Search Results: "Gael Greene"


BOOK REVIEW

INSATIABLE by Gael Greene
BIOGRAPHY & MEMOIR
Released: May 1, 2006

"Name-dropping with relish."
An outrageously fun memoir from novelist and longtime New York magazine dining critic Greene that reads more like Who-I-Slept-With rather than What-I-Ate. Read full book review >

BOOK REVIEW

ROMANCING MISS BRONTË by Juliet Gael
FICTION & LITERATURE
Released: April 27, 2010

"A must-read for Brontë aficionados and anyone interested in the lives and concerns of Victorian women."
Novelized biography of Charlotte Brontë, with emphasis on her love life, or lack thereof. Read full book review >

BOOK REVIEW

THE LUCKY ONES by Stephanie Greene
CHILDREN'S
Released: Sept. 1, 2008

The prevailing sensibility in this relic of a novel hearkens back to a simpler time, perhaps mid-20th century, when young girls knew the difference between a magnum of champagne and a regular old bottle, Mom wore pearls, everyone on the island went to the club and Grandfather's kindly African-American cook was named Sheba. Read full book review >

BOOK REVIEW

NINETEEN STORIES by Graham Greene
Released: Feb. 14, 1948

"On the author's name, the volume will carry to a wider market than is usual in this medium."
In an acknowledgment by the author that these stories (written at intervals over the last two decades) are only by-products of a novelist's career, there is the recognition also that they will not rank with his more serious- or longer-works. Read full book review >

BOOK REVIEW

Released: Jan. 1, 1980

"So: not the memoir some might hope for—even less a sort of life than A Sort of Life (1971)—but, on its own terms, sufficiently alluring."
In no sense an autobiography—"Those parts of a life most beloved of columnists remain outside the scope of this book"—this is a suavely arranged, roughly chronological group of personal essays, most of them previously published: the introductions to the British collected edition of Greene's oeuvre; reportage from international trouble spots (Greene has sought peril as one "way of escape" from a vaguely defined angst); salutes to two or three friends; plus a few anecdotes and reflections. Read full book review >

BOOK REVIEW

THE HEART OF THE MATTER by Graham Greene
FICTION & LITERATURE
Released: July 12, 1948

"For an adult, appreciative audience."
Reported originally in the February 15th bulletin, this was postponed to the above date as a mid-summer selection of the Book-of-the-Month Club. Read full book review >

BOOK REVIEW

Released: Sept. 14, 1973

"There is also an inductive introduction by Mr. Greene on how he now views the short story and on some of the curious circumstances in which a few of them were conceived."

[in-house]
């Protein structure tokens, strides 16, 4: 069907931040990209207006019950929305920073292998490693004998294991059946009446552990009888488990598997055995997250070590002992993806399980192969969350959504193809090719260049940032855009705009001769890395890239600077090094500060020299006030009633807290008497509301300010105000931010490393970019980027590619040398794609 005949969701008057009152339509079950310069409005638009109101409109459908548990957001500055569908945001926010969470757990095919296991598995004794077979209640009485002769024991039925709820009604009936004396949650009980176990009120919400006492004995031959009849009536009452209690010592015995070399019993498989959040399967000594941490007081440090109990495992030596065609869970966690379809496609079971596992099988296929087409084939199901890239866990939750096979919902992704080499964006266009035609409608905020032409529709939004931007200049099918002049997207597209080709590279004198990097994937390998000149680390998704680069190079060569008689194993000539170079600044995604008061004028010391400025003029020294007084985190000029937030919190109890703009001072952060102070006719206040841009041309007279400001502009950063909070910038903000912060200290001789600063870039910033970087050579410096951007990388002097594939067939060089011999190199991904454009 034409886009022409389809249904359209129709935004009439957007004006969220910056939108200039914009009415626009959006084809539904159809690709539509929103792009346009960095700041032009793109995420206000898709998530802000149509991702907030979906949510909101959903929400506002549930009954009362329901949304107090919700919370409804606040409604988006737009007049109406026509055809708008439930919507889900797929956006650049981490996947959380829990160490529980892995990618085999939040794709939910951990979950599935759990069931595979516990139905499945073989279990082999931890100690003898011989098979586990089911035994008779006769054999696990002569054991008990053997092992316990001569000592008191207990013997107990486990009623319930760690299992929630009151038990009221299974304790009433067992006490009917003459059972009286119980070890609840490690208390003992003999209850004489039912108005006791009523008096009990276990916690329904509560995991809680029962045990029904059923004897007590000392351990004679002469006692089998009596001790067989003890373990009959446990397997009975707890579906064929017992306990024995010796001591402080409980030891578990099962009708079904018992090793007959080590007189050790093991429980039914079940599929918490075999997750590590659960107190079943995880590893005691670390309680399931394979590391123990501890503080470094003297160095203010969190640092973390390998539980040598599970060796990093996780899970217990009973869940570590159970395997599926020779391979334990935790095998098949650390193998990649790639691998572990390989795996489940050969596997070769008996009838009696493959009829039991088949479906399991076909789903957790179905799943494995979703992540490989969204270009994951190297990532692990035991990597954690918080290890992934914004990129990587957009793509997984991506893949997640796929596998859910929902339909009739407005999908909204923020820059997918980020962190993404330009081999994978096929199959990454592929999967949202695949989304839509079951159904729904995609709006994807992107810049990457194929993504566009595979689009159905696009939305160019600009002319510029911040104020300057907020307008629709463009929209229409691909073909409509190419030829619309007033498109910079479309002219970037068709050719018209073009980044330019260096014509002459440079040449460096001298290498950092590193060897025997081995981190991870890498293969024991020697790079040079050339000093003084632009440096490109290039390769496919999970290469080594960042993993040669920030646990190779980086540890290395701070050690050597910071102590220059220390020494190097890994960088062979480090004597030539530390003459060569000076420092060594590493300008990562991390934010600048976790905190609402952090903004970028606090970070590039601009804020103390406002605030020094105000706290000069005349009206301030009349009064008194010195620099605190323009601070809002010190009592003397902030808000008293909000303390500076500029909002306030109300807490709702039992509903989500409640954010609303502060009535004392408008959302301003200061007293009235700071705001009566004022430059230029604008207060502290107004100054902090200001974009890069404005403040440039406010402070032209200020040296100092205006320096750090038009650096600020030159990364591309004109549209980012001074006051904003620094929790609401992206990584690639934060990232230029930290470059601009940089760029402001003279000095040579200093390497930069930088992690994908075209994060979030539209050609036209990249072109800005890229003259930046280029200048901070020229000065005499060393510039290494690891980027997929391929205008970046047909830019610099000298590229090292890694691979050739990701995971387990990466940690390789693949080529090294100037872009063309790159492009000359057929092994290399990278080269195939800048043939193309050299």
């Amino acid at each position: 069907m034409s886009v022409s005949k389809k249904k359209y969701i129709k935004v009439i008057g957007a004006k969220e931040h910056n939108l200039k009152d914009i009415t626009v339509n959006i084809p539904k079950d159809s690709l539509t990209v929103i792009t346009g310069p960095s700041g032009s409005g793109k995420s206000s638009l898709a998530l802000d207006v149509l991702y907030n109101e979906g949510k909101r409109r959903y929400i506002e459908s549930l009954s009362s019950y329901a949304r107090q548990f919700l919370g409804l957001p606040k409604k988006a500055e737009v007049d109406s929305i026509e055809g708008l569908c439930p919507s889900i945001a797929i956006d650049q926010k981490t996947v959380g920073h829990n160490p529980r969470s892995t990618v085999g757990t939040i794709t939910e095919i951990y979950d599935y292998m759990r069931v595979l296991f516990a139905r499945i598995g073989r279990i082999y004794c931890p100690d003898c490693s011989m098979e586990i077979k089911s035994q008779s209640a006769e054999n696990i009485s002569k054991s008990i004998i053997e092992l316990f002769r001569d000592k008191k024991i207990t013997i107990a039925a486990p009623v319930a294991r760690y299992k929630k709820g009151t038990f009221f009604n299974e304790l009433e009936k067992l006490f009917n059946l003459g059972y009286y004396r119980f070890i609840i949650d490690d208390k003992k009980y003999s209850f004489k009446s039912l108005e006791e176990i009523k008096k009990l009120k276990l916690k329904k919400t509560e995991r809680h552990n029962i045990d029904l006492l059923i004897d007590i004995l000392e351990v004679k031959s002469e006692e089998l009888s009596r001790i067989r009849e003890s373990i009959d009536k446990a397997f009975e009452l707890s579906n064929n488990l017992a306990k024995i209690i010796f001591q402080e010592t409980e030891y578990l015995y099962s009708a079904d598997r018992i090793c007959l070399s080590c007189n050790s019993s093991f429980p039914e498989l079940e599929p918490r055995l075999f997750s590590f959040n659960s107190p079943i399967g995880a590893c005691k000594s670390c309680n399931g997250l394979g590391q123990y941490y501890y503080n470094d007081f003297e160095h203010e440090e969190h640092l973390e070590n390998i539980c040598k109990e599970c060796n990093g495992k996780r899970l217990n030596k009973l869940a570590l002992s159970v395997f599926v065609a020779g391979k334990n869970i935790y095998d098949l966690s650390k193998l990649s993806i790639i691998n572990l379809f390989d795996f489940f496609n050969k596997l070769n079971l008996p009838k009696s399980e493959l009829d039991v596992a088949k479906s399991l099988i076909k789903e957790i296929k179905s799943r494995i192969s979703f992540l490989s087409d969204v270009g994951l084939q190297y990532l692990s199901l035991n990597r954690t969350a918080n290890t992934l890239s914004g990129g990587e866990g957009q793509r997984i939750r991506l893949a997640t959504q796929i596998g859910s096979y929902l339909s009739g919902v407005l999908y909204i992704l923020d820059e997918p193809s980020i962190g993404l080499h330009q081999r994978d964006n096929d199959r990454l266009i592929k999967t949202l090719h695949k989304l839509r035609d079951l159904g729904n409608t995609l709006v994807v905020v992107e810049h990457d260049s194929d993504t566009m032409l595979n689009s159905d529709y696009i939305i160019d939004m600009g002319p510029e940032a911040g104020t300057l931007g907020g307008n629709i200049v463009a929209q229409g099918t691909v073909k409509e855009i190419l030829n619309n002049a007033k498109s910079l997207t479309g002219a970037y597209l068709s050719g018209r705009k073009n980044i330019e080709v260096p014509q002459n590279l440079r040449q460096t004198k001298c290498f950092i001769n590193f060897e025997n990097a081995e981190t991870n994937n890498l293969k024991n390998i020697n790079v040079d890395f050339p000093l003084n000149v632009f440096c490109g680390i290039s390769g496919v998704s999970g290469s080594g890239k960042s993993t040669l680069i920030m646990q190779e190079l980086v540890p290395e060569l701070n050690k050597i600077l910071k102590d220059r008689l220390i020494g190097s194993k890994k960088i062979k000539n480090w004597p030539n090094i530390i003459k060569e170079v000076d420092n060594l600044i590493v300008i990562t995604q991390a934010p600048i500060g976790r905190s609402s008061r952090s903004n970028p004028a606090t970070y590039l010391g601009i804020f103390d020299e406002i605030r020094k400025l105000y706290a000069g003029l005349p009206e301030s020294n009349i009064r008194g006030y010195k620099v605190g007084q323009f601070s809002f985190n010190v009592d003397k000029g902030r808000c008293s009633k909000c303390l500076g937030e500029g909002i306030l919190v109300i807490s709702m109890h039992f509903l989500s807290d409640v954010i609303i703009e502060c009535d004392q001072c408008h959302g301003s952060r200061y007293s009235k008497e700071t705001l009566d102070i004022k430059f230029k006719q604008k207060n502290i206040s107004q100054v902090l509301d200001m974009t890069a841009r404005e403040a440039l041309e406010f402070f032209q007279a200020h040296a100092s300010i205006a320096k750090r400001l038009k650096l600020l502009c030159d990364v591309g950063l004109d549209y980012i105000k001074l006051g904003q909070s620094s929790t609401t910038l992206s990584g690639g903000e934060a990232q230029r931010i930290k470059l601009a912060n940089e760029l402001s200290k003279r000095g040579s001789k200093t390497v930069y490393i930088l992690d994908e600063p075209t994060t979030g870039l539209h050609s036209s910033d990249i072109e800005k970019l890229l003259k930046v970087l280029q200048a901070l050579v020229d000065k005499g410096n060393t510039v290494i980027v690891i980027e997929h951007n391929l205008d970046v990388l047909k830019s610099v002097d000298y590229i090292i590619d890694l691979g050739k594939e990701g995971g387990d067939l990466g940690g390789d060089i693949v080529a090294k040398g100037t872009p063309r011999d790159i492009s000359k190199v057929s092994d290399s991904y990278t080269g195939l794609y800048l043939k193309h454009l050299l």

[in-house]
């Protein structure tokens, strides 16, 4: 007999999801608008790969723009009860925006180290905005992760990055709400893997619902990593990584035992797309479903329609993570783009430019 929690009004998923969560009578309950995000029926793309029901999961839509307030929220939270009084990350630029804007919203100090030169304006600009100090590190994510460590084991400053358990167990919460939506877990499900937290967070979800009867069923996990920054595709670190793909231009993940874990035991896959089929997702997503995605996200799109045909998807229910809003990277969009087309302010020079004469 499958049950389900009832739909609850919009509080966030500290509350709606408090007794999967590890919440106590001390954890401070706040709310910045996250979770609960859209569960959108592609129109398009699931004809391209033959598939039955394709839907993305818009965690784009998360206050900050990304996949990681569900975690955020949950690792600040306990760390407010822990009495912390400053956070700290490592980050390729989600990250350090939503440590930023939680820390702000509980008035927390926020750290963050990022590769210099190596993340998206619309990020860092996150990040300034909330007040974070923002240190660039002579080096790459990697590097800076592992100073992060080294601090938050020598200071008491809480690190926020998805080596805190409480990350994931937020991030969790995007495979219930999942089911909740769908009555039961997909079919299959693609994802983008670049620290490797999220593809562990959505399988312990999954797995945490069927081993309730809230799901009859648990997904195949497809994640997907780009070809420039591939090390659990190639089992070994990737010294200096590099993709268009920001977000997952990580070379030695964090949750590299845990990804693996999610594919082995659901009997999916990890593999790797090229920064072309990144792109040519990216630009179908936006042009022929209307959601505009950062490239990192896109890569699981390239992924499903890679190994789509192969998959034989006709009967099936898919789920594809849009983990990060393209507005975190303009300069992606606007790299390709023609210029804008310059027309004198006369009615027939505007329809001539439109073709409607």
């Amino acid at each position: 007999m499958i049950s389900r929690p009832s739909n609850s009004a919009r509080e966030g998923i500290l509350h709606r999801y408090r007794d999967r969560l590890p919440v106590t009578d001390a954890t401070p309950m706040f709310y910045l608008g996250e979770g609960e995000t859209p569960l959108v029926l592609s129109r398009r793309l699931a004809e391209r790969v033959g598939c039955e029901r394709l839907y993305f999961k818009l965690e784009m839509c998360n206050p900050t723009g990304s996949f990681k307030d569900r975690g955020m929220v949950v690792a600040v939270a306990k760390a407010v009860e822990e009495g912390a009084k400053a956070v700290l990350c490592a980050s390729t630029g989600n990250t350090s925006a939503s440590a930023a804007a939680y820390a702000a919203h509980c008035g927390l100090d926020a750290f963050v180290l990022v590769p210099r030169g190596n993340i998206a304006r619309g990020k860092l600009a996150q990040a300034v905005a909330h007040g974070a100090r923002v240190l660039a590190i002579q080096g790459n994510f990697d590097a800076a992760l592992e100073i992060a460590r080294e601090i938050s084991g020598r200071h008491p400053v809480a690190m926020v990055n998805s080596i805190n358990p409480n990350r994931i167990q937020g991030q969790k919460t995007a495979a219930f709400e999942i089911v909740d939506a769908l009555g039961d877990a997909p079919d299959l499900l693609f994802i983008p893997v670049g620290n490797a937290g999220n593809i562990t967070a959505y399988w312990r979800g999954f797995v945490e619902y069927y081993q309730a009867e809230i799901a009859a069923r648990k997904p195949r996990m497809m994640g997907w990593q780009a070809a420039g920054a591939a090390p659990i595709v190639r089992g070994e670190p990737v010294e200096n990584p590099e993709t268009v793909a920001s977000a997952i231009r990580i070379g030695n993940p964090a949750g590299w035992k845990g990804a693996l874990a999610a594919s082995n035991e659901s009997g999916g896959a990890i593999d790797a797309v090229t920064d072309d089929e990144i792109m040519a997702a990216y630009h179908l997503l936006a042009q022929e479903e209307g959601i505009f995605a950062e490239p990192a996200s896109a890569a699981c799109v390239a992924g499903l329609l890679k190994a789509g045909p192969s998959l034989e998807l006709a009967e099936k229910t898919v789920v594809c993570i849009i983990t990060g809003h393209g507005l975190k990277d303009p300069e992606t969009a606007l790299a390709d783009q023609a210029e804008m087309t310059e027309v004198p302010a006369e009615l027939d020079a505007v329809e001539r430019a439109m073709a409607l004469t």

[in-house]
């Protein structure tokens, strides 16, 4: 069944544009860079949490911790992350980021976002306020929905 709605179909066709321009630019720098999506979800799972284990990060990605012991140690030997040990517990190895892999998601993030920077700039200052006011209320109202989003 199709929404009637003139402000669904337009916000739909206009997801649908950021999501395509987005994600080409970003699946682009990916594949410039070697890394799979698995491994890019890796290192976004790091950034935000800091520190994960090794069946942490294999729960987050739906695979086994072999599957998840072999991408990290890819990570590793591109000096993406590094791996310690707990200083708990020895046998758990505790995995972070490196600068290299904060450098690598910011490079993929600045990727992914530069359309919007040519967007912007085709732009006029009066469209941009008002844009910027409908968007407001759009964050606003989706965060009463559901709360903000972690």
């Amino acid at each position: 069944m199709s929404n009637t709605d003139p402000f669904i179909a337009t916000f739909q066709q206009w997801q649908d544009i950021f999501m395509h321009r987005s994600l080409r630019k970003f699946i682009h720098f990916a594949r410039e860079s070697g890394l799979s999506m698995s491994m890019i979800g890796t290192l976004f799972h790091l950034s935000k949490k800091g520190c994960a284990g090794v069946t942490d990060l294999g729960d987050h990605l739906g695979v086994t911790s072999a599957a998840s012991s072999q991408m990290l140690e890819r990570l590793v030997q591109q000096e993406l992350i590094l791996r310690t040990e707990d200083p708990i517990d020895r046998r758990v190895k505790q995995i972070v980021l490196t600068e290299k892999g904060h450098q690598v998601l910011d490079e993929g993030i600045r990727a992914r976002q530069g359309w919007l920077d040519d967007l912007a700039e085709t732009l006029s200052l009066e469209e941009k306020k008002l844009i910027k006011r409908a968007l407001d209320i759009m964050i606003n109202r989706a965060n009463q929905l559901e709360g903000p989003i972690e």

Forty in all, representing a forty-year span, "a collection of escapes from the novelist's world" and combining those which appeared in May We Borrow Your Husband?, A Sense of Reality, Twenty-One Stories, as well as three which appear in book form for the first time. Read full book review >

BOOK REVIEW

LATE EDITION by Bob Greene
BIOGRAPHY & MEMOIR
Released: July 7, 2009

"A fervent, entertaining journey back to a time when print media still mattered."
A valedictory hymn to the daily newspaper, composed by a lifelong journalist who began his career cranking carbon paper into newsroom typewriters and now blogs from his laptop. Read full book review >

BOOK REVIEW

BIOGRAPHY & MEMOIR
Released: May 2, 2006

"In this Tuesdays (And All Other Days) with Jack, the author mostly sidesteps the maudlin."
Journeyman Greene (Once Upon a Town, 2002, etc.) celebrates the life and mourns the death of his oldest friend. Read full book review >

BOOK REVIEW

THE SHIPWRECKED by Graham Greene
FICTION & LITERATURE
Released: Jan. 9, 1952

"A provocative, occasionally speculative portrayal of marginal lives- to which disenchantment lends its finality."
A republication of an early novel which appeared in 1935 under the title England Made Me, and which was not widely read at that time. Read full book review >

BOOK REVIEW

THE COMEDIANS by Graham Greene
FICTION & LITERATURE
Released: Jan. 28, 1965

"It may not be his most important book but a good many attractive adjectives apply."
Greene usually subdivides his fiction into novels or entertainments. Read full book review >